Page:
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No wonder that the PDP and its candidate in their quick response fired back and dismissed the submission as idiotic and ridiculous. Atiku, who spoke through his media aide, Paul Ibe, said that it was an insult to Nigerians and the office of Vice President which he occupied for eight years, for the APC to question his nationality. His words: “The claim by the APC is idiotic and it is ridiculous. Atiku Abubakar is a former Vice President of Nigeria. Are they telling us that a former Vice President of the Federal Republic of Nigeria is not a Nigerian?

“That is disrespectful to Nigerians and for the office he has held, which other people will hold and will continue to hold. Everything must not be on the altar of politics.”

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Atiku Abubakar was born on November 25, 1946 to a Fulani trader and farmer, Garba Abubakar, in Jada village, Adamawa State. Prior to his latest exploit, he had served as the vice-president of Nigeria from 1999 to 2007 under the leadership of ex-President Olusegun Obasanjo. In 1998, he was elected Governor of Adamawa State. While still Governor-Elect, he was propped up as the running mate to the presidential candidate of the PDP, Olusegun Obasanjo. The duo went on to win elections in February 1999, and Abubakar was sworn-in as Nigeria’s second democratically elected vice president on 29 May, 1999.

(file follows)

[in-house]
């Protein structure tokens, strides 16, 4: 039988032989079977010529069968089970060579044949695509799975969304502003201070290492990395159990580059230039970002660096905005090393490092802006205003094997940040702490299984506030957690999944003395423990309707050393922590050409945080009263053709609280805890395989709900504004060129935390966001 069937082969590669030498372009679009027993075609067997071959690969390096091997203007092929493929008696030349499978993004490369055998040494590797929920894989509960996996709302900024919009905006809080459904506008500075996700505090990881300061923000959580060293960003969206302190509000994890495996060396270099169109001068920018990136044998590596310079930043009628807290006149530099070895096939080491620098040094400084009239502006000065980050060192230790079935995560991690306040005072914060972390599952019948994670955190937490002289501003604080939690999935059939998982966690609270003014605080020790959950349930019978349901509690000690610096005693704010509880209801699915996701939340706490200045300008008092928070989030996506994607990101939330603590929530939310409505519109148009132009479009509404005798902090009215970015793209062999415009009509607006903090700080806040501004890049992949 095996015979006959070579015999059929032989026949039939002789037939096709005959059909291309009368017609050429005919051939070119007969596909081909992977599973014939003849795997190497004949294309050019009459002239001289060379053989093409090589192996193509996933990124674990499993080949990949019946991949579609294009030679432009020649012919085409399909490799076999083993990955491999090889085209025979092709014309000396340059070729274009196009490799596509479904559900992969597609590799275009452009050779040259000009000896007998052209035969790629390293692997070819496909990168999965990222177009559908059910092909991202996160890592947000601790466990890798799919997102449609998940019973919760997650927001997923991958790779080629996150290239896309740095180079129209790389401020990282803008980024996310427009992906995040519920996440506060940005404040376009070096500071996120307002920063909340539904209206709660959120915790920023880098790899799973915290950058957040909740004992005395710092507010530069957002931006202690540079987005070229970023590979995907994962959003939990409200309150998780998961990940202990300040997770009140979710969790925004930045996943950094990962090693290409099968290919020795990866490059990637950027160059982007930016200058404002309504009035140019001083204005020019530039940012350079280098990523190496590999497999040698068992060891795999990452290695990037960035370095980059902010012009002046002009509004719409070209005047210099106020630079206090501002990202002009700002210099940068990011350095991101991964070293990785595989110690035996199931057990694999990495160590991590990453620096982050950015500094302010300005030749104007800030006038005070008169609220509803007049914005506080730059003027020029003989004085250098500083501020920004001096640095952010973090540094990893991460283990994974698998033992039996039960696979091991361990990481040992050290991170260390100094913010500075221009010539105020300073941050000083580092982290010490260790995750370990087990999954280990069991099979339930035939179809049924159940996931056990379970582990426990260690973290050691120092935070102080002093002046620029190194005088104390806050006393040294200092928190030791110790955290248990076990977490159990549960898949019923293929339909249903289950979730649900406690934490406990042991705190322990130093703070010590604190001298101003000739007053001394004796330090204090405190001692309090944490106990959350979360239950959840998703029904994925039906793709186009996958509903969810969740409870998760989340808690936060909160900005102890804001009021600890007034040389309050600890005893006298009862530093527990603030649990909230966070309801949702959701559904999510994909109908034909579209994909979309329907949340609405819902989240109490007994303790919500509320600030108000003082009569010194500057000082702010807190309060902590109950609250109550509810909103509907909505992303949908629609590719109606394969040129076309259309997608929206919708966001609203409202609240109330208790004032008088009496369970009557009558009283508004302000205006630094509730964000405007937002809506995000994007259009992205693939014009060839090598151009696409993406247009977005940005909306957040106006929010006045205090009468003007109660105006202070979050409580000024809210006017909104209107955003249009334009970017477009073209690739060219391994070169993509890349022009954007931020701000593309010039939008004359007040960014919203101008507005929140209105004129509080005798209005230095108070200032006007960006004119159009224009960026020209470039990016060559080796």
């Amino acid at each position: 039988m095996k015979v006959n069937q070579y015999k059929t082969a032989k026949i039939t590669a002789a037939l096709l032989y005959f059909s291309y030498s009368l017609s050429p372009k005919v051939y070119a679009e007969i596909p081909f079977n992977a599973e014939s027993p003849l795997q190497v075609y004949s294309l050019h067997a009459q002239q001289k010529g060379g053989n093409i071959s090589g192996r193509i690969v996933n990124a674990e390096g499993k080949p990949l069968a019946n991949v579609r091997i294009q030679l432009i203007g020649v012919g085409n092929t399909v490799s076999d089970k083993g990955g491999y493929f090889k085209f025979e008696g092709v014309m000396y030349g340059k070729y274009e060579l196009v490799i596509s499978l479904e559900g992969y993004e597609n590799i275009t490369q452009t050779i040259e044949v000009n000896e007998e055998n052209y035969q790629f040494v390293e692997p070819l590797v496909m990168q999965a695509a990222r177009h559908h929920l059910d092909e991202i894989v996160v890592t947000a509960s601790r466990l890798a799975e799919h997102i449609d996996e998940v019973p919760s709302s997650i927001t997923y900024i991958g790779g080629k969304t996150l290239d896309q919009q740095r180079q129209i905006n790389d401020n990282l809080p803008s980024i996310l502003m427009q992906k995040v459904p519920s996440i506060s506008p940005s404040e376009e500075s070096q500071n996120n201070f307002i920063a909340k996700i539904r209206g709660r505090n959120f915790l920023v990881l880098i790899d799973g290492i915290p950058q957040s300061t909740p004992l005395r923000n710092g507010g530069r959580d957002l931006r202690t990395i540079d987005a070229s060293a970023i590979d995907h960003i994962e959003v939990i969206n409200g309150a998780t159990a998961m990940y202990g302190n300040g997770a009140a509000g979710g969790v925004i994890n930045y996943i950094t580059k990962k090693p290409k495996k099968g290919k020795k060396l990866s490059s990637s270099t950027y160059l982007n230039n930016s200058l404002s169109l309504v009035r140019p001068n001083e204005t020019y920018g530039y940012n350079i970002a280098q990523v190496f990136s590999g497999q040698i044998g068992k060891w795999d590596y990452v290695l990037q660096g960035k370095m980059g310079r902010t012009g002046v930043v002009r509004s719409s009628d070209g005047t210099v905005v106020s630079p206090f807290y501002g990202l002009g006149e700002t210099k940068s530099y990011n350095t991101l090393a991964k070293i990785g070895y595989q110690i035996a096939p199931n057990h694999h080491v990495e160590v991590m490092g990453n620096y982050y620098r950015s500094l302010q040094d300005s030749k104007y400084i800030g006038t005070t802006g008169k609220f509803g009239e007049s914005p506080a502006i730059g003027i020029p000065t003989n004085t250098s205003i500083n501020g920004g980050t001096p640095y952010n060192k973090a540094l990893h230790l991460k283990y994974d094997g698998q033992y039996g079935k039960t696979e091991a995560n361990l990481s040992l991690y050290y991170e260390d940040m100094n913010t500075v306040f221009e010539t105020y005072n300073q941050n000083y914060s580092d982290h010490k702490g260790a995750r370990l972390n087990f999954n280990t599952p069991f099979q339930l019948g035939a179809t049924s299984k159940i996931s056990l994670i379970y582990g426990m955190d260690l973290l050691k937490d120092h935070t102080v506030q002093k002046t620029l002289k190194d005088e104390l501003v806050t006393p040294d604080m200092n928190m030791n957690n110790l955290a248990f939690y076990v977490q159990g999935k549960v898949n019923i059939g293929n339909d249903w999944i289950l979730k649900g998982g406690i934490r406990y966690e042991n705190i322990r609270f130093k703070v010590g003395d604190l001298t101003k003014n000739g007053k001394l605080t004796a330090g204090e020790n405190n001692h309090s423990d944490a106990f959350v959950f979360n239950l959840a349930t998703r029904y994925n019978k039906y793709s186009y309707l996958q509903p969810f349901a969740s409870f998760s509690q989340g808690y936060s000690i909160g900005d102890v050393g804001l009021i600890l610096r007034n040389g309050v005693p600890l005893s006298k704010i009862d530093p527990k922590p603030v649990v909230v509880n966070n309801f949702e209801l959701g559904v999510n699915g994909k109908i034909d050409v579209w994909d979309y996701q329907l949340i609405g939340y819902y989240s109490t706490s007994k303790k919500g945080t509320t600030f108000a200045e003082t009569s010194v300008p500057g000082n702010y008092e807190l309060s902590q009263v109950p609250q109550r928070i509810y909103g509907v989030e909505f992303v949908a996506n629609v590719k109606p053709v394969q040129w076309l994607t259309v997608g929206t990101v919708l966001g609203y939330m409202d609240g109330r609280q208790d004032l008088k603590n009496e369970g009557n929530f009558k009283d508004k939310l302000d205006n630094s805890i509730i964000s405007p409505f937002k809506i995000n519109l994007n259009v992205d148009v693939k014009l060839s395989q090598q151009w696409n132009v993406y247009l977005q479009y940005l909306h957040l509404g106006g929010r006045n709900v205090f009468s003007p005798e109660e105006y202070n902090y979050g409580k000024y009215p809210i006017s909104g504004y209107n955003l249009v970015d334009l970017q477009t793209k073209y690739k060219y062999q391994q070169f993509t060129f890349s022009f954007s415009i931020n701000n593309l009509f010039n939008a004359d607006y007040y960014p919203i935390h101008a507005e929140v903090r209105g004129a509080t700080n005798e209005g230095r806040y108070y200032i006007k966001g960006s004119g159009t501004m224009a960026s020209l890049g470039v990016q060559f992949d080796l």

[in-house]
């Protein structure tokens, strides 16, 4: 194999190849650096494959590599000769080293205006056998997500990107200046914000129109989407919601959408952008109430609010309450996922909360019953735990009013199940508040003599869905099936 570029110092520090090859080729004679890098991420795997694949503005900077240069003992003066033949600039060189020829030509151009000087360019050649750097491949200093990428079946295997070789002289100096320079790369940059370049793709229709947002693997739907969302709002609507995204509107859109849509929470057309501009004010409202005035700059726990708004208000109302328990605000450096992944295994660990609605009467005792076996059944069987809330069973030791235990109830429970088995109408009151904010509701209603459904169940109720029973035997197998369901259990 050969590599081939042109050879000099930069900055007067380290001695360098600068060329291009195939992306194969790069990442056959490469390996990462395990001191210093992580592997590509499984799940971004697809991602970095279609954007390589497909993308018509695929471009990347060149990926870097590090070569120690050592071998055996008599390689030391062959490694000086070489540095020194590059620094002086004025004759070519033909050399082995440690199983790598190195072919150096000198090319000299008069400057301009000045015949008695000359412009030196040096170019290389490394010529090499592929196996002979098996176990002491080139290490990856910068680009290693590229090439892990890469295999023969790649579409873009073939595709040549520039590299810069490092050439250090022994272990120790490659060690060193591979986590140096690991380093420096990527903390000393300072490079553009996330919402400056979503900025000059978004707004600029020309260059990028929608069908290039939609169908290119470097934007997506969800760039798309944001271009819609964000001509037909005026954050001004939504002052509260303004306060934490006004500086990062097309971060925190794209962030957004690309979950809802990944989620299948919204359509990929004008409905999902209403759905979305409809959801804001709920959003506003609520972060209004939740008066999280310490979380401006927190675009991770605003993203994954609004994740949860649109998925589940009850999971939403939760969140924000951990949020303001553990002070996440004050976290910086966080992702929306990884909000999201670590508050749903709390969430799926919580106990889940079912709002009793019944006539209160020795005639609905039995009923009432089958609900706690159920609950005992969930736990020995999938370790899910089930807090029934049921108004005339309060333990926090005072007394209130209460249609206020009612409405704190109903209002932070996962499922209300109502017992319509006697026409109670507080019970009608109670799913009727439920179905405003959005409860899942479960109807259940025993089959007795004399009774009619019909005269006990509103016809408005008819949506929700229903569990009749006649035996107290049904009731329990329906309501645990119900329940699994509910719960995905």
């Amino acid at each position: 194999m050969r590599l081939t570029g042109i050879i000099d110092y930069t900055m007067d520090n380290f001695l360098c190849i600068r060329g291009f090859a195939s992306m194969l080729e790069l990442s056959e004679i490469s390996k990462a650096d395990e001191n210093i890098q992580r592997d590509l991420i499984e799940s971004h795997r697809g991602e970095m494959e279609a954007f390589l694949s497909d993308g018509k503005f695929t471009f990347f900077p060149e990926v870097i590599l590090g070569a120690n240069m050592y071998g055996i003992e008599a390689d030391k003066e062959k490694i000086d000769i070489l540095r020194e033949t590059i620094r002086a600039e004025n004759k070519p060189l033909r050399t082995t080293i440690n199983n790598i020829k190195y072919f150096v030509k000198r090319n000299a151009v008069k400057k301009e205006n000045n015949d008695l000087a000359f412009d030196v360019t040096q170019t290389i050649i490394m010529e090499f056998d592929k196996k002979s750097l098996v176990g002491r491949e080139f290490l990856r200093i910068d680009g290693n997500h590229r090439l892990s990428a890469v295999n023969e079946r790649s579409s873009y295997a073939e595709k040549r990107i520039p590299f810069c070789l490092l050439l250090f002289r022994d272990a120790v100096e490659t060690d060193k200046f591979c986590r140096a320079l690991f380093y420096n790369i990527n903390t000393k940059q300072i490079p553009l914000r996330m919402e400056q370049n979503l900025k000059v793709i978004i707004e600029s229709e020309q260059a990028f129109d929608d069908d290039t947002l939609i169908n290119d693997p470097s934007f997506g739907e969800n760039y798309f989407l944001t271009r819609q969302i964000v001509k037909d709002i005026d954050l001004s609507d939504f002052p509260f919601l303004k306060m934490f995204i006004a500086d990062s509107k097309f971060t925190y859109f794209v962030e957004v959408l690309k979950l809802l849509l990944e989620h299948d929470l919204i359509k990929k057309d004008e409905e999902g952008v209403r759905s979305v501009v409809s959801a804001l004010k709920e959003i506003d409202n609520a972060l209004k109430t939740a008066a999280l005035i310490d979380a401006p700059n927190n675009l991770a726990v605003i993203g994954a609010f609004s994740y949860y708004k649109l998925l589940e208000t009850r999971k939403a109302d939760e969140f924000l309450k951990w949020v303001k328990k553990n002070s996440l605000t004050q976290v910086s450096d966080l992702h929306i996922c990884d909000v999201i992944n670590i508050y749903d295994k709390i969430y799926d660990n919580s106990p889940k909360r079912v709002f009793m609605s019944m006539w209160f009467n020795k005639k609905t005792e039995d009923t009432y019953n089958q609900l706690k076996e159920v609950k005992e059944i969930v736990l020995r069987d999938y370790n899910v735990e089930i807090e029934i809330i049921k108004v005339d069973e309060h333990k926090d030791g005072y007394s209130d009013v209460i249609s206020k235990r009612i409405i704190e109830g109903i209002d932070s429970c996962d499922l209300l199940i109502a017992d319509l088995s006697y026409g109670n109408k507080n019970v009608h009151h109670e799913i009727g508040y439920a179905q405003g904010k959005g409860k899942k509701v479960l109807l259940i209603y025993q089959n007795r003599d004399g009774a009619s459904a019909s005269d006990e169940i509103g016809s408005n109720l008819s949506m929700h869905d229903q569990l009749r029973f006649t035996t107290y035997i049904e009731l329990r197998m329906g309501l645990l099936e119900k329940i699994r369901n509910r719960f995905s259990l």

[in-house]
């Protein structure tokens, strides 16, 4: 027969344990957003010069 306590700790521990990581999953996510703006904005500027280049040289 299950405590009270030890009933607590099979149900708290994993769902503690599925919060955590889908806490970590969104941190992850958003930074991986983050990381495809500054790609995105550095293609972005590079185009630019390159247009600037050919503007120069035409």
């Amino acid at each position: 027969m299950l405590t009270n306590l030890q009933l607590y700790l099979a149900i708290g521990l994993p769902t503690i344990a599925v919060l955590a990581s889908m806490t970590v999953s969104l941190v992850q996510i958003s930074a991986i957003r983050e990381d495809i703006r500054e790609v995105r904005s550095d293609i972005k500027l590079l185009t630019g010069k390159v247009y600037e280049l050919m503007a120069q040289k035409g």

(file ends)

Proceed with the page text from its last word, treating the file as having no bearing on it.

However, his bid to succeed Obasanjo did not receive the latter’s support, as a result of which he dumped the PDP and contested on the platform of the AC in 2007. But he lost the election, placing third after Umaru Yar’Adua and Muhammadu Buhari of the All Nigeria Peoples Party (ANPP). In his bid to secure the ticket of the APC to contest the 2015 election, he slugged it out with Buhari and lost. Still not relenting, on February 23, he participated again in the presidential election, but couldn’t make it. He is now at the election petition tribunal to challenge the victory of the incumbent President Buhari. Perhaps, the latest twist by the APC is part of the burden Atiku may need to bear as a price for being a dogged fighter that he is.